The Smart Transportation Dispatch
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The Smart Transportation Dispatch

   Carnegie Mellon University

Speed, Distracted Driving Make U.S. Safety Board’s ‘Most Wanted’

Federal safety advocates are targeting three of the worst habits by drivers that kill more than 10,000 people a year: speeding, impaired driving and distractions from electronic gadgets.

The U.S. National Transportation Safety Board unveiled its “Most Wanted” list of safety enhancements on Monday and three of the 10 focused on driver behaviors that could help reduce the annual death toll on the roadways that now exceed 37,000 a year.

Another four spotlight such things as sleepy drivers, better anti-collision technology and mandating seat belts on buses and other types of vehicles.

The NTSB is bucking controversy with some of its push. It wants more use of speed cameras, for example, which are unpopular with motorists.

The Cost of Self-Driving Cars Will Be the Biggest Barrier to Their Adoption

Our results suggest we need to change how we think about the future of mobility. Thus far, public scrutiny of self-driving technology has centered around answering questions like how safe is “safe enough?” Can safety provision be left to the private marketplace? And, are existing regulations effective and worthwhile? Addressing these questions is important given self-driving technology’s potential to address what the United Nations has labelled a major public health problem. Doing so, however, demands making the technology cost competitive with existing, older vehicles. Our work suggests this is unlikely.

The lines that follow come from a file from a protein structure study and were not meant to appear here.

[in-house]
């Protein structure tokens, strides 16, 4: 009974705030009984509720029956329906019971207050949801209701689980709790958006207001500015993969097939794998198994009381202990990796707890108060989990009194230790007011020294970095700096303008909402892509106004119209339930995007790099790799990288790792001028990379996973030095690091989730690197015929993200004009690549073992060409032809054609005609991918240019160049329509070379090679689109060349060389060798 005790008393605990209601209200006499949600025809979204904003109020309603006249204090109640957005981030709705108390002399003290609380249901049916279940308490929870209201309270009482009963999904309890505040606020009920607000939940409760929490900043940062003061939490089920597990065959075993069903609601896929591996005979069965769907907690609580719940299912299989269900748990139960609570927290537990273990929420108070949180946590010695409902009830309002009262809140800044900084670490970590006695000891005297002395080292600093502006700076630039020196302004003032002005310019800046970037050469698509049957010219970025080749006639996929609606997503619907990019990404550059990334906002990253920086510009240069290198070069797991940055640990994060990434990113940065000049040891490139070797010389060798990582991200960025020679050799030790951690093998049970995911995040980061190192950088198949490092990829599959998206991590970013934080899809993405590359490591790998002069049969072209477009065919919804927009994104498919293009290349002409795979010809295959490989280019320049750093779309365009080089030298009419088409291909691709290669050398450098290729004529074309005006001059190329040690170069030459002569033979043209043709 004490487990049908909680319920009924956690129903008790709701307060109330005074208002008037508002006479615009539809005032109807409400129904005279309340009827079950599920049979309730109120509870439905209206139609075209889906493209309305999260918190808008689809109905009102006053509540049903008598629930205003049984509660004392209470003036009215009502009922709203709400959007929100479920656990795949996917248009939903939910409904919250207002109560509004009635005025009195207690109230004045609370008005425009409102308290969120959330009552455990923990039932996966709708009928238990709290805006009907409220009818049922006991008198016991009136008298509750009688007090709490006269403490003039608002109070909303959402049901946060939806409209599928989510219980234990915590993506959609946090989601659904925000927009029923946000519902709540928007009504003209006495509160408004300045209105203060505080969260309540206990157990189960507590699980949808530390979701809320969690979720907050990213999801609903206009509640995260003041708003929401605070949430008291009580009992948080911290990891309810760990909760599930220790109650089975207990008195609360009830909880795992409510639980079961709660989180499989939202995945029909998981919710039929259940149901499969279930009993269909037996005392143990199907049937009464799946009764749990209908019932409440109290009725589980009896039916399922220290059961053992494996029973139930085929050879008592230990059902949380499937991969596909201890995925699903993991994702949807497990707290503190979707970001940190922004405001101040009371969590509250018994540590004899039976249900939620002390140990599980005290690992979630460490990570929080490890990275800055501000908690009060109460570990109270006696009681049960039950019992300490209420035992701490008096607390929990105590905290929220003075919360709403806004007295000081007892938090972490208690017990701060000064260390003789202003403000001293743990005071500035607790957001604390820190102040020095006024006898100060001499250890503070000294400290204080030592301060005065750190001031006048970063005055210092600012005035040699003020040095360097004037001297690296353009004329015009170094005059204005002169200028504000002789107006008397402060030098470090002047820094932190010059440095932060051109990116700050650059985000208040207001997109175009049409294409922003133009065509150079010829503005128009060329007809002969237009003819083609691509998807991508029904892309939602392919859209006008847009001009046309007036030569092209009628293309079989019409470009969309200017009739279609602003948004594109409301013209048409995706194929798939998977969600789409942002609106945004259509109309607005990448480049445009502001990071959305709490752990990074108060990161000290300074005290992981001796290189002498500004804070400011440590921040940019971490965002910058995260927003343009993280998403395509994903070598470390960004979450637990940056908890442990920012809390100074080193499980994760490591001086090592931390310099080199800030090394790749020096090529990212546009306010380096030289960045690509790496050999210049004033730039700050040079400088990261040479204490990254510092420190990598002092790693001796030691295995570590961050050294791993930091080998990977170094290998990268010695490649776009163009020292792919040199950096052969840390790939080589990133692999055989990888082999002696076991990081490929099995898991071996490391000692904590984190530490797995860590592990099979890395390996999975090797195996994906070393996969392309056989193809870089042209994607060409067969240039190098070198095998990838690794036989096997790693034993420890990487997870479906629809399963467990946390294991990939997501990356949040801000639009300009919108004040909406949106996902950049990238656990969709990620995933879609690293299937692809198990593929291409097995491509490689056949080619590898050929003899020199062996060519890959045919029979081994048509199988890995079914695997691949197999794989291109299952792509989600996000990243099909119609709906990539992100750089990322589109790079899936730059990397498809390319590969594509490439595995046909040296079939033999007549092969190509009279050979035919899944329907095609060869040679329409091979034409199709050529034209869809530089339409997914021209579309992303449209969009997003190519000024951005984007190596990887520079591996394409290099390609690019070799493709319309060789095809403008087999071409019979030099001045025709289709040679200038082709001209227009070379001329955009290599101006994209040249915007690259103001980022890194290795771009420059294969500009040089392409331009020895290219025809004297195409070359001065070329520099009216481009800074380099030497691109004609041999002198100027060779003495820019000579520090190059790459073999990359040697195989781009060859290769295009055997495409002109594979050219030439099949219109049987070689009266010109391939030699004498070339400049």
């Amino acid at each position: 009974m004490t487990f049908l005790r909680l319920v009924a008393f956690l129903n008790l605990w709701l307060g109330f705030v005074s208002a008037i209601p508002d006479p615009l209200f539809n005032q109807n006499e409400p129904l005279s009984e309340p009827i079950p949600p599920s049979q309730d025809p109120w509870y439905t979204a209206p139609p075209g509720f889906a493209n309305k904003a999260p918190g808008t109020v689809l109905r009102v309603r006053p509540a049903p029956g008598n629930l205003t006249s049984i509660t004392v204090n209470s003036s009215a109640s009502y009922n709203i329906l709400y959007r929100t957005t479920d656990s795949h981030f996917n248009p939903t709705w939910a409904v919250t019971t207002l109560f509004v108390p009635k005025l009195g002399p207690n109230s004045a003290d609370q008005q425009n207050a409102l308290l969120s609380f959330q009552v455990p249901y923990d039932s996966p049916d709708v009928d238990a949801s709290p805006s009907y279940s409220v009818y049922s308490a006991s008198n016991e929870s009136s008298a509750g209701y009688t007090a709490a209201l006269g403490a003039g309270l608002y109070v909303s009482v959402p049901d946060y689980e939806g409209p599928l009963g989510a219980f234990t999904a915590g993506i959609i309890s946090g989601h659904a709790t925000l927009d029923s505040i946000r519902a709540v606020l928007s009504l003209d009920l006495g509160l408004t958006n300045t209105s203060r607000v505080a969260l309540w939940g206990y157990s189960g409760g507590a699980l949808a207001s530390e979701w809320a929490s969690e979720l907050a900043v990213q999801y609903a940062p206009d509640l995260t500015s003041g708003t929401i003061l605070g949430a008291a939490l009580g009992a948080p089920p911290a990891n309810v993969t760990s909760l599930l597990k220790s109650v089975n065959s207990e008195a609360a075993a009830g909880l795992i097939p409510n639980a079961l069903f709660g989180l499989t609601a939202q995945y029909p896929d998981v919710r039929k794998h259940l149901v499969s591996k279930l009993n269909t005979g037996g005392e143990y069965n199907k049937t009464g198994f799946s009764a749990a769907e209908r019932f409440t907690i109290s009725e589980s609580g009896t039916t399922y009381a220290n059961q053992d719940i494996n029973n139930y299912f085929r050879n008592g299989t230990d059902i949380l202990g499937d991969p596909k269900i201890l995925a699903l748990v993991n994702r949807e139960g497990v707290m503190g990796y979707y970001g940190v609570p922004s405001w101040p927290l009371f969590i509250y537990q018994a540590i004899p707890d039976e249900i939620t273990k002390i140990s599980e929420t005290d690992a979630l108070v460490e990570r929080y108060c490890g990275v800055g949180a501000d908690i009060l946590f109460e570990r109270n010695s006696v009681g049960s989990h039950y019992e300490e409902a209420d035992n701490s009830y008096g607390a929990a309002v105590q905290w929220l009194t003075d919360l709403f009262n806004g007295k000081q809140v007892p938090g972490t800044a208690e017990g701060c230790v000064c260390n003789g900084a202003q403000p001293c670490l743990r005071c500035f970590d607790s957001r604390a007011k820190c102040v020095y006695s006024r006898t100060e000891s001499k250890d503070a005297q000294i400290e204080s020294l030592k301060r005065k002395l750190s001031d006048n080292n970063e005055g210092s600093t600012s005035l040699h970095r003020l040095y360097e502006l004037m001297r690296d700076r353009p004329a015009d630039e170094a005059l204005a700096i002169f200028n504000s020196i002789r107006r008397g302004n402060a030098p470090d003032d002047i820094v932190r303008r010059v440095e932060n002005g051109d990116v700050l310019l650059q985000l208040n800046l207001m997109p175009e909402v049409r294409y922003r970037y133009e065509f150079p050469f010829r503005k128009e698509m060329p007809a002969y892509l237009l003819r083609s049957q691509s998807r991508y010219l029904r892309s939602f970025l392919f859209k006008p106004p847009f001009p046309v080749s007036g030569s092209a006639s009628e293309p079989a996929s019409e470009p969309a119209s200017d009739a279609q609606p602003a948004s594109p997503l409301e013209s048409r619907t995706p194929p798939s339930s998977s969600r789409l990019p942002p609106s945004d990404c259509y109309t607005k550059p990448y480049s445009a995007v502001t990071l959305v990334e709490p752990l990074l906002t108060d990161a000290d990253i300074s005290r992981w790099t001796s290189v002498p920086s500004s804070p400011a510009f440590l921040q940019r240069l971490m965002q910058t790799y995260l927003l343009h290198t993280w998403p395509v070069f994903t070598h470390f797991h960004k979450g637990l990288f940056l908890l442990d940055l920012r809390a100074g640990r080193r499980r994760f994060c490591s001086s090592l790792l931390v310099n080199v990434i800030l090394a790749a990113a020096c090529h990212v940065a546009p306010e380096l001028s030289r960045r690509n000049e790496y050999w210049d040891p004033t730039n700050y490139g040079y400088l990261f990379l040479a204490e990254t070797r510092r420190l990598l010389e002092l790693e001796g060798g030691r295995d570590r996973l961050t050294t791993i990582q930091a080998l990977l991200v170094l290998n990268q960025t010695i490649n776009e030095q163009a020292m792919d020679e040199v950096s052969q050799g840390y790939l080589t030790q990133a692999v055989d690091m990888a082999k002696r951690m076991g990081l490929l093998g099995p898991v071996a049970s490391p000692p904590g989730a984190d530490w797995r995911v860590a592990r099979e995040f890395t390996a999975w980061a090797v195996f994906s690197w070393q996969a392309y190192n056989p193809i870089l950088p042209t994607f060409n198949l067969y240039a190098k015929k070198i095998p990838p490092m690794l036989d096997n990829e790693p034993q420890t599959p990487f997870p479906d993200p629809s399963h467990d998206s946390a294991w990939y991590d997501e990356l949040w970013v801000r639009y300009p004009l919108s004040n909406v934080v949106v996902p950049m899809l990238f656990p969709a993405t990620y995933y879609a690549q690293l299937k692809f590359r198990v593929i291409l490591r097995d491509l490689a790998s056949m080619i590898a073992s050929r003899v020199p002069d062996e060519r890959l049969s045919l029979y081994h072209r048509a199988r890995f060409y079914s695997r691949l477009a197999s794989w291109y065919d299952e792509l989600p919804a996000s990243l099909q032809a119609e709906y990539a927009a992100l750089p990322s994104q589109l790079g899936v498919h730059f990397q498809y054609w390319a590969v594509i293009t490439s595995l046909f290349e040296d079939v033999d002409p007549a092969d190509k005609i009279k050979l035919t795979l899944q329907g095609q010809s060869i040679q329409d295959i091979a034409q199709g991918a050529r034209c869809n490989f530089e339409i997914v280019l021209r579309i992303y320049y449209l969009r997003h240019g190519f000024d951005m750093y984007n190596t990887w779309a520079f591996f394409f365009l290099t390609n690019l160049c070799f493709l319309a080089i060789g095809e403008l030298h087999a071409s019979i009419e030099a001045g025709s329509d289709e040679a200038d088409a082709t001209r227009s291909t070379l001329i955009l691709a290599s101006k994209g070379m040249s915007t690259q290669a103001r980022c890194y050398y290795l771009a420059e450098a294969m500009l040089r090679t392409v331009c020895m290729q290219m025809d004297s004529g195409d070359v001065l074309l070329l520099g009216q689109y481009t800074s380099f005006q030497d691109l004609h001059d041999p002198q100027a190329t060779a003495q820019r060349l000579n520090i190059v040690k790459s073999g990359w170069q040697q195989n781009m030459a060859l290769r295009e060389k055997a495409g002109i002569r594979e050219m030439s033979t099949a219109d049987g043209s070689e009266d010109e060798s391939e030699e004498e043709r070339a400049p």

In our view, consumer subsidies will be crucial to realizing the life-saving benefits of this technology. Although politically challenging, public revenues already pay for a portion of road crash-related expenditures. In the United States alone, this amounts to $18 billion, the equivalent of over $156 in added taxes for every household.

CMU to receive nearly $3M in funding from U.S. Department of Transportation

Carnegie Mellon University was one of 32 universities selected nationally to receive funding by the U.S. Department of Transportation, the department announced Tuesday.

CMU will receive just over $2.8 million for its role as a University Transportation Center. According to the federal agency, the UTCs “are comprised of groups of universities seeking solutions to national, regional and local transportation issues.

A total of $60 million will be distributed among the 32 UTCs.